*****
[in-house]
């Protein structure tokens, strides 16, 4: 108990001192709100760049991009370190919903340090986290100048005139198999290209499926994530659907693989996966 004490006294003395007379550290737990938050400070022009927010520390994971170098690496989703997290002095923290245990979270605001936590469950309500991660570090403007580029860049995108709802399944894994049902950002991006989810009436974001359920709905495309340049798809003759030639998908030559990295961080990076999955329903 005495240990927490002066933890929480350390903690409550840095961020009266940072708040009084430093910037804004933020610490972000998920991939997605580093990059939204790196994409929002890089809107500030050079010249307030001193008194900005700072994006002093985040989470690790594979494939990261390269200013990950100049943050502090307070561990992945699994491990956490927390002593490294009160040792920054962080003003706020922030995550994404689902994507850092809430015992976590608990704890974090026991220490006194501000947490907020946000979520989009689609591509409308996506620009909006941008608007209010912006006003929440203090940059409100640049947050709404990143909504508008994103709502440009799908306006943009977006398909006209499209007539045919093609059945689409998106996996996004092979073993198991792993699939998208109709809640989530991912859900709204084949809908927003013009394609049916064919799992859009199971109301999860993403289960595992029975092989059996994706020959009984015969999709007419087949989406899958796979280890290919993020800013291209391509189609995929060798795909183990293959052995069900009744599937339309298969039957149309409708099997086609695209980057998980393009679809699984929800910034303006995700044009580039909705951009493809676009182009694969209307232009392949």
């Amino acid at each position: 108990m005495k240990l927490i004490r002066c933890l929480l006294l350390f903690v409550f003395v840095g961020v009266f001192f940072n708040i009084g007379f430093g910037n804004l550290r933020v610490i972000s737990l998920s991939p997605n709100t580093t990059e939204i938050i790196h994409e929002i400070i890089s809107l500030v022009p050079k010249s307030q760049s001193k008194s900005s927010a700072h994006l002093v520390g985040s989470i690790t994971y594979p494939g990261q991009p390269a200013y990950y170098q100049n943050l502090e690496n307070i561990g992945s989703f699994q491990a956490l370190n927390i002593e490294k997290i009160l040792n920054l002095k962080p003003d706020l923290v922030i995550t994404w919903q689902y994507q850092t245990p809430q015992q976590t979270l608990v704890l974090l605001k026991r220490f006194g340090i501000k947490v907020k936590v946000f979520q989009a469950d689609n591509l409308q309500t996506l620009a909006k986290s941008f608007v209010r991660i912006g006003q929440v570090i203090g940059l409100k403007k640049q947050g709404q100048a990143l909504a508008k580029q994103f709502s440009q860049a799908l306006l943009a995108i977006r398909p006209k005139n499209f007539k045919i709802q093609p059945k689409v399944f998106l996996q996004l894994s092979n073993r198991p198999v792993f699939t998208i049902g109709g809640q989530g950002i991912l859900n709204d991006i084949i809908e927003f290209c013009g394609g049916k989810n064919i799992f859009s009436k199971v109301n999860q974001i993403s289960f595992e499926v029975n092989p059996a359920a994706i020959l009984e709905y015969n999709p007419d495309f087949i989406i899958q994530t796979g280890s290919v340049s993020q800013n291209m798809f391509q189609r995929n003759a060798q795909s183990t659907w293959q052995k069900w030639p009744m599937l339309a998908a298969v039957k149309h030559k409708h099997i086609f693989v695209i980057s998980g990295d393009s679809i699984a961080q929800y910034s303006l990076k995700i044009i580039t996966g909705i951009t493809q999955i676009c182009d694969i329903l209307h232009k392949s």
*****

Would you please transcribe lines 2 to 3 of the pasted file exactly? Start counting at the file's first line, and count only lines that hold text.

């Protein structure tokens, strides 16, 4: 108990001192709100760049991009370190919903340090986290100048005139198999290209499926994530659907693989996966 004490006294003395007379550290737990938050400070022009927010520390994971170098690496989703997290002095923290245990979270605001936590469950309500991660570090403007580029860049995108709802399944894994049902950002991006989810009436974001359920709905495309340049798809003759030639998908030559990295961080990076999955329903 005495240990927490002066933890929480350390903690409550840095961020009266940072708040009084430093910037804004933020610490972000998920991939997605580093990059939204790196994409929002890089809107500030050079010249307030001193008194900005700072994006002093985040989470690790594979494939990261390269200013990950100049943050502090307070561990992945699994491990956490927390002593490294009160040792920054962080003003706020922030995550994404689902994507850092809430015992976590608990704890974090026991220490006194501000947490907020946000979520989009689609591509409308996506620009909006941008608007209010912006006003929440203090940059409100640049947050709404990143909504508008994103709502440009799908306006943009977006398909006209499209007539045919093609059945689409998106996996996004092979073993198991792993699939998208109709809640989530991912859900709204084949809908927003013009394609049916064919799992859009199971109301999860993403289960595992029975092989059996994706020959009984015969999709007419087949989406899958796979280890290919993020800013291209391509189609995929060798795909183990293959052995069900009744599937339309298969039957149309409708099997086609695209980057998980393009679809699984929800910034303006995700044009580039909705951009493809676009182009694969209307232009392949």
């Amino acid at each position: 108990m005495k240990l927490i004490r002066c933890l929480l006294l350390f903690v409550f003395v840095g961020v009266f001192f940072n708040i009084g007379f430093g910037n804004l550290r933020v610490i972000s737990l998920s991939p997605n709100t580093t990059e939204i938050i790196h994409e929002i400070i890089s809107l500030v022009p050079k010249s307030q760049s001193k008194s900005s927010a700072h994006l002093v520390g985040s989470i690790t994971y594979p494939g990261q991009p390269a200013y990950y170098q100049n943050l502090e690496n307070i561990g992945s989703f699994q491990a956490l370190n927390i002593e490294k997290i009160l040792n920054l002095k962080p003003d706020l923290v922030i995550t994404w919903q689902y994507q850092t245990p809430q015992q976590t979270l608990v704890l974090l605001k026991r220490f006194g340090i501000k947490v907020k936590v946000f979520q989009a469950d689609n591509l409308q309500t996506l620009a909006k986290s941008f608007v209010r991660i912006g006003q929440v570090i203090g940059l409100k403007k640049q947050g709404q100048a990143l909504a508008k580029q994103f709502s440009q860049a799908l306006l943009a995108i977006r398909p006209k005139n499209f007539k045919i709802q093609p059945k689409v399944f998106l996996q996004l894994s092979n073993r198991p198999v792993f699939t998208i049902g109709g809640q989530g950002i991912l859900n709204d991006i084949i809908e927003f290209c013009g394609g049916k989810n064919i799992f859009s009436k199971v109301n999860q974001i993403s289960f595992e499926v029975n092989p059996a359920a994706i020959l009984e709905y015969n999709p007419d495309f087949i989406i899958q994530t796979g280890s290919v340049s993020q800013n291209m798809f391509q189609r995929n003759a060798q795909s183990t659907w293959q052995k069900w030639p009744m599937l339309a998908a298969v039957k149309h030559k409708h099997i086609f693989v695209i980057s998980g990295d393009s679809i699984a961080q929800y910034s303006l990076k995700i044009i580039t996966g909705i951009t493809q999955i676009c182009d694969i329903l209307h232009k392949s």